As countries across Southeast Asia implemented some form of a lockdown, restricting employees in “non-essential” services from working as they normally would, companies have cut wages and laid off staff as they struggle to cut their losses, with temporary workers likely to be the first to be shown the door.
For certain markets, such as Indonesia, women make up a large proportion of the workforce in some of the hardest-hit industries such as textiles, hospitality, tourism and domestic work. At present, it is estimated that hundreds of thousands of female migrant workers have been forced to return home, facing the loss of income indefinitely.
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Venture-backed female entrepreneurs across the region are also facing additional pressure to keep their business afloat, given the shorter runway they tend to receive from investors.
According to a pre-Covid survey by HSBC, women secure an average of 5 percent less capital than their male counterparts. In normal times, it's an injustice. In today's climate, it could be the difference between a company collapsing or making it to the other side of the pandemic alive.
Home-based issues have also risen since countries went into lockdown. Across the region, schools have been closed to control the coronavirus outbreak. This could translate into more pressure being placed on women who are, in some cultures, responsible for cooking and caring for the family.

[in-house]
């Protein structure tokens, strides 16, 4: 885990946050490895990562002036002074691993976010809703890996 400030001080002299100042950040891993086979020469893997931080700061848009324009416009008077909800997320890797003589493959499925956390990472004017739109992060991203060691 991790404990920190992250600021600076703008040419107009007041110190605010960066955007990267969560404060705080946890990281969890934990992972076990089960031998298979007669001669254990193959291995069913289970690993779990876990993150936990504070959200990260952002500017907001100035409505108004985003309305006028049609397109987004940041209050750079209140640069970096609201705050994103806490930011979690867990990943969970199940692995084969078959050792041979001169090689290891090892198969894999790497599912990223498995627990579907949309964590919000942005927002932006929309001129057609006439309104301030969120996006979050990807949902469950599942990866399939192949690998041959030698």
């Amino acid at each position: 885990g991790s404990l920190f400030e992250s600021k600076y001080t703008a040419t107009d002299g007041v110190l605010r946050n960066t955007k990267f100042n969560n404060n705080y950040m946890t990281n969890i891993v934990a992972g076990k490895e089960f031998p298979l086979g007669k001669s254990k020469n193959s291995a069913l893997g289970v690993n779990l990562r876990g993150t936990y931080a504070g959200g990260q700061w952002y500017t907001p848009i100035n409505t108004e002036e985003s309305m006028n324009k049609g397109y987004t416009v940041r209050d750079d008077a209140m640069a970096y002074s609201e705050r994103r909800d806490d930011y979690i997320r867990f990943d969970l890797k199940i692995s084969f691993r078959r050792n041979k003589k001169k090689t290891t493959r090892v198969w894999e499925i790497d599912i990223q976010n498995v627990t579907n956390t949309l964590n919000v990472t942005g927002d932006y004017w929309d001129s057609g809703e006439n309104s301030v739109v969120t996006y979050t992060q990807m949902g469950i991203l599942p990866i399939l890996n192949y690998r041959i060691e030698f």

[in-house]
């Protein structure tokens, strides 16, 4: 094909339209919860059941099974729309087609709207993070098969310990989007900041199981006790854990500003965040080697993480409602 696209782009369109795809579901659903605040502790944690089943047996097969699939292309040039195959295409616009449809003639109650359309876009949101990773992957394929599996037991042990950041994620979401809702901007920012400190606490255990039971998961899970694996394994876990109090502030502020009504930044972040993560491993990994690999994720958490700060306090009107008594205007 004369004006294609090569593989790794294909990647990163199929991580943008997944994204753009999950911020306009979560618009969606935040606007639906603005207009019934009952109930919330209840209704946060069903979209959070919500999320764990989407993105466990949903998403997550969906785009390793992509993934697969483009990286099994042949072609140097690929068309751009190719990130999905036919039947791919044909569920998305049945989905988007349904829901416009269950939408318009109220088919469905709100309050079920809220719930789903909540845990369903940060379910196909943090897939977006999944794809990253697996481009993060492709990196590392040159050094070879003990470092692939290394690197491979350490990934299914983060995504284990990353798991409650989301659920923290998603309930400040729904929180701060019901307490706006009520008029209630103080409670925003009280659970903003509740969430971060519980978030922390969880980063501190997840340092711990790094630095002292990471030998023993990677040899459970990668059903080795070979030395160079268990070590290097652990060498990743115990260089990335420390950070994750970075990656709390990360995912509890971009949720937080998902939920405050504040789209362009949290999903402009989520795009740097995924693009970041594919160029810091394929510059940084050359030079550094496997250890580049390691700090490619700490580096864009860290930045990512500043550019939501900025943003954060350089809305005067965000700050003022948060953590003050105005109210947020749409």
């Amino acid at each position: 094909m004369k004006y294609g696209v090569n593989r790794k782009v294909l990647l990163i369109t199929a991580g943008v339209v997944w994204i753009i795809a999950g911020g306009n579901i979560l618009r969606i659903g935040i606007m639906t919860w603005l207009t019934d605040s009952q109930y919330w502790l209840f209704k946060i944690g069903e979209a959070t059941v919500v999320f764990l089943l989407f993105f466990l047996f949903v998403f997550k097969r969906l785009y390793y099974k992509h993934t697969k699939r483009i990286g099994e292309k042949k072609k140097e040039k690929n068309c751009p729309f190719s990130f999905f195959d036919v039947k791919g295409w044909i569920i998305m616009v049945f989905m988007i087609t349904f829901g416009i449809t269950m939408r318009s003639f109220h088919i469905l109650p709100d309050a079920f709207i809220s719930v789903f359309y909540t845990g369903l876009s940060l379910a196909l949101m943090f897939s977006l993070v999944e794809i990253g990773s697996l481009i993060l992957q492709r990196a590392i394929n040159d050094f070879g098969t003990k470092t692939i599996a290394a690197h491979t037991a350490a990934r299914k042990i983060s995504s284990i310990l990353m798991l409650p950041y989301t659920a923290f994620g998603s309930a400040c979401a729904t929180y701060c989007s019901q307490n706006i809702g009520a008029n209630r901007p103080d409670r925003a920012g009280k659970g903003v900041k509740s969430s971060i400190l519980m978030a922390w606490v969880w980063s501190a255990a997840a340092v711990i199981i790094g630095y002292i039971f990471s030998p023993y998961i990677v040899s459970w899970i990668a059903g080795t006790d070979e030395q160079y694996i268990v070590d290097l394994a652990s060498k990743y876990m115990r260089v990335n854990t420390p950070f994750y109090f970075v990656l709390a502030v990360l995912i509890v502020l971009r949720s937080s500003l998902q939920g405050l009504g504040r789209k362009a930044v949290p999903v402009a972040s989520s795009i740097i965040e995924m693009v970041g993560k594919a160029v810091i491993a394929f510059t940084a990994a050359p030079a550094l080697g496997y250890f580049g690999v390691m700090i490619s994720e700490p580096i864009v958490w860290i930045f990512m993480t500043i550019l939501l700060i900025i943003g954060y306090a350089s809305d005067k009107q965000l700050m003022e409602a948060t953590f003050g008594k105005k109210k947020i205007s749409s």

In Malaysia, this traditional mindset of gender roles even resulted in a widely criticised advice from the Ministry of Women, Family and Community Development. Using a series of infographics, it suggested to women how they should maintain their personal appearance, talk to their husbands and entertain their children in order to keep everyone happy at home. After a public outcry over its sexist nature, the guidelines have been removed.
With families forced to remain in close quarters with each other for weeks or months on end due to a national lockdown, tensions in the household can run high. In many countries, this has led to an increase in reports of domestic violence against women, according to the United Nations.
In Singapore, the Association of Women for Action and Research (Aware) women’s helpline saw a 33 percent surge in calls related to family violence in February, compared to the same period last year. In Malaysia, calls to helplines have doubled and in Australia, the number of domestic violence cases have reportedly increased by 75 percent.
In light of this, United Nations secretary-general António Guterres issued a statement on April 6 calling on governments to implement measures to prevent and redress violence against women. This includes categorising shelters an essential service and providing safe and secure support platforms for women to seek help.
On a local level, Malaysian social activist and Gen.T honouree Syed Azmi has taken things into his own hands to encourage families to live more harmoniously together under lockdown. "We're very concerned about preventing clashes between husbands and wives in the first place."
One of the ways he has been doing so is by initiating public contests on his personal Facebook platform, asking women to share how they are coping with the pandemic creatively. "I wanted to hear how women—and their husbands—have successfully used the resources they have at home to survive. I wanted to also inspire others reading these stories to think about how they, too, can get through this period peacefully and create opportunities for themselves during this time. After all, this is the best time to innovate!"